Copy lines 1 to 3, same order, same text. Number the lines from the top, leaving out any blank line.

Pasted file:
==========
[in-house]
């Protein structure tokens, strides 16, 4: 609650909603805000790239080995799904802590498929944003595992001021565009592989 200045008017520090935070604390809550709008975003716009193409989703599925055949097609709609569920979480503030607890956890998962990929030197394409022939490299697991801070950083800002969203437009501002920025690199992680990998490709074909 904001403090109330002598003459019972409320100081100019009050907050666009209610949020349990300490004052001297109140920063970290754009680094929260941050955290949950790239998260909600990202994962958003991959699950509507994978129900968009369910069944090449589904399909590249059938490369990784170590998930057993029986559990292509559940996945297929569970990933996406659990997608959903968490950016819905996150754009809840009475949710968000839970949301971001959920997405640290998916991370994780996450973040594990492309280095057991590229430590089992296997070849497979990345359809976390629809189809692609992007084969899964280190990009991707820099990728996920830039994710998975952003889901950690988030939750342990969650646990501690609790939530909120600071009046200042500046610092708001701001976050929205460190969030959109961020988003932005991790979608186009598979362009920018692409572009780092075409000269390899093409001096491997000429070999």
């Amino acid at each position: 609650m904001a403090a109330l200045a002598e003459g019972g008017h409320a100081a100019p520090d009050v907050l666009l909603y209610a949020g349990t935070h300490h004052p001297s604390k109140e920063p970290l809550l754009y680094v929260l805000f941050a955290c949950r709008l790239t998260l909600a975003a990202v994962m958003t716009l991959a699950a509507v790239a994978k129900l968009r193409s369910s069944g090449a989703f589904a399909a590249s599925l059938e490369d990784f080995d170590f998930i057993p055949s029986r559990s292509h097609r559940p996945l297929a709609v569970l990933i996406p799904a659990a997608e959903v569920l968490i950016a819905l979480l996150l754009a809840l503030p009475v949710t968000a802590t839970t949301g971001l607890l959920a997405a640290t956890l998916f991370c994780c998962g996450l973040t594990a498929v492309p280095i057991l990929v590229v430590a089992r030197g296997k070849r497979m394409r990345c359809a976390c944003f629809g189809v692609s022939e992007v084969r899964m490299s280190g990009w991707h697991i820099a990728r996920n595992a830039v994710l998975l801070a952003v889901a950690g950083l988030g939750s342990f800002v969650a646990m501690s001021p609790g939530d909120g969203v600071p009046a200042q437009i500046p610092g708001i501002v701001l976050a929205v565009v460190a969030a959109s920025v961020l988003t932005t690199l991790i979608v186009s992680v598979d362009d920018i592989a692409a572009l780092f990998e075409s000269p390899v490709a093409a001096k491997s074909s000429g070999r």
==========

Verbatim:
[in-house]
């Protein structure tokens, strides 16, 4: 609650909603805000790239080995799904802590498929944003595992001021565009592989 200045008017520090935070604390809550709008975003716009193409989703599925055949097609709609569920979480503030607890956890998962990929030197394409022939490299697991801070950083800002969203437009501002920025690199992680990998490709074909 904001403090109330002598003459019972409320100081100019009050907050666009209610949020349990300490004052001297109140920063970290754009680094929260941050955290949950790239998260909600990202994962958003991959699950509507994978129900968009369910069944090449589904399909590249059938490369990784170590998930057993029986559990292509559940996945297929569970990933996406659990997608959903968490950016819905996150754009809840009475949710968000839970949301971001959920997405640290998916991370994780996450973040594990492309280095057991590229430590089992296997070849497979990345359809976390629809189809692609992007084969899964280190990009991707820099990728996920830039994710998975952003889901950690988030939750342990969650646990501690609790939530909120600071009046200042500046610092708001701001976050929205460190969030959109961020988003932005991790979608186009598979362009920018692409572009780092075409000269390899093409001096491997000429070999």
């Amino acid at each position: 609650m904001a403090a109330l200045a002598e003459g019972g008017h409320a100081a100019p520090d009050v907050l666009l909603y209610a949020g349990t935070h300490h004052p001297s604390k109140e920063p970290l809550l754009y680094v929260l805000f941050a955290c949950r709008l790239t998260l909600a975003a990202v994962m958003t716009l991959a699950a509507v790239a994978k129900l968009r193409s369910s069944g090449a989703f589904a399909a590249s599925l059938e490369d990784f080995d170590f998930i057993p055949s029986r559990s292509h097609r559940p996945l297929a709609v569970l990933i996406p799904a659990a997608e959903v569920l968490i950016a819905l979480l996150l754009a809840l503030p009475v949710t968000a802590t839970t949301g971001l607890l959920a997405a640290t956890l998916f991370c994780c998962g996450l973040t594990a498929v492309p280095i057991l990929v590229v430590a089992r030197g296997k070849r497979m394409r990345c359809a976390c944003f629809g189809v692609s022939e992007v084969r899964m490299s280190g990009w991707h697991i820099a990728r996920n595992a830039v994710l998975l801070a952003v889901a950690g950083l988030g939750s342990f800002v969650a646990m501690s001021p609790g939530d909120g969203v600071p009046a200042q437009i500046p610092g708001i501002v701001l976050a929205v565009v460190a969030a959109s920025v961020l988003t932005t690199l991790i979608v186009s992680v598979d362009d920018i592989a692409a572009l780092f990998e075409s000269p390899v490709a093409a001096k491997s074909s000429g070999r």